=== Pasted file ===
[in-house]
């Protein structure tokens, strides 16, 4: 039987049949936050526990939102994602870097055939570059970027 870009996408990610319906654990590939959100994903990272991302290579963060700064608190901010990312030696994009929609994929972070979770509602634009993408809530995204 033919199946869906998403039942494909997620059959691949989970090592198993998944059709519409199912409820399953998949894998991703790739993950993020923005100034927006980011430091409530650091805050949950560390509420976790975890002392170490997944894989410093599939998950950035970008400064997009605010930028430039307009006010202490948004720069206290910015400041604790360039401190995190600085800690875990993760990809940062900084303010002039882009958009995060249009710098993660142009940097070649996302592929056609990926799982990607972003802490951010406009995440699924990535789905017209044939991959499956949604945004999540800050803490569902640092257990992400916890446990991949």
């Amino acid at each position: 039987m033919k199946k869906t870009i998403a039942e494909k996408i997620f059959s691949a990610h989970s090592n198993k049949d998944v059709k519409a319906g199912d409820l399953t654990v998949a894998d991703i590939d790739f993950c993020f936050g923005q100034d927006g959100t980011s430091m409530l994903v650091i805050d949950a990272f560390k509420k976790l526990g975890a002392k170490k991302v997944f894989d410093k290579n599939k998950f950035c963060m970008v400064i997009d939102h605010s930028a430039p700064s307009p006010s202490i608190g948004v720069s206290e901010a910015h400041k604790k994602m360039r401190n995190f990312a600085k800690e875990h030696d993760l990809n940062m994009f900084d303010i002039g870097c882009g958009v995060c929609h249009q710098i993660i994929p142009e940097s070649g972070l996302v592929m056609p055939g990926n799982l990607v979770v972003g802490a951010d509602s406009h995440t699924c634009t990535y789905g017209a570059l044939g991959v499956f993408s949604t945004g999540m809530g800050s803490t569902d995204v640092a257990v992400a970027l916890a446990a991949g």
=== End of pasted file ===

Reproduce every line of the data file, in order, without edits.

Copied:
[in-house]
């Protein structure tokens, strides 16, 4: 039987049949936050526990939102994602870097055939570059970027 870009996408990610319906654990590939959100994903990272991302290579963060700064608190901010990312030696994009929609994929972070979770509602634009993408809530995204 033919199946869906998403039942494909997620059959691949989970090592198993998944059709519409199912409820399953998949894998991703790739993950993020923005100034927006980011430091409530650091805050949950560390509420976790975890002392170490997944894989410093599939998950950035970008400064997009605010930028430039307009006010202490948004720069206290910015400041604790360039401190995190600085800690875990993760990809940062900084303010002039882009958009995060249009710098993660142009940097070649996302592929056609990926799982990607972003802490951010406009995440699924990535789905017209044939991959499956949604945004999540800050803490569902640092257990992400916890446990991949």
């Amino acid at each position: 039987m033919k199946k869906t870009i998403a039942e494909k996408i997620f059959s691949a990610h989970s090592n198993k049949d998944v059709k519409a319906g199912d409820l399953t654990v998949a894998d991703i590939d790739f993950c993020f936050g923005q100034d927006g959100t980011s430091m409530l994903v650091i805050d949950a990272f560390k509420k976790l526990g975890a002392k170490k991302v997944f894989d410093k290579n599939k998950f950035c963060m970008v400064i997009d939102h605010s930028a430039p700064s307009p006010s202490i608190g948004v720069s206290e901010a910015h400041k604790k994602m360039r401190n995190f990312a600085k800690e875990h030696d993760l990809n940062m994009f900084d303010i002039g870097c882009g958009v995060c929609h249009q710098i993660i994929p142009e940097s070649g972070l996302v592929m056609p055939g990926n799982l990607v979770v972003g802490a951010d509602s406009h995440t699924c634009t990535y789905g017209a570059l044939g991959v499956f993408s949604t945004g999540m809530g800050s803490t569902d995204v640092a257990v992400a970027l916890a446990a991949g």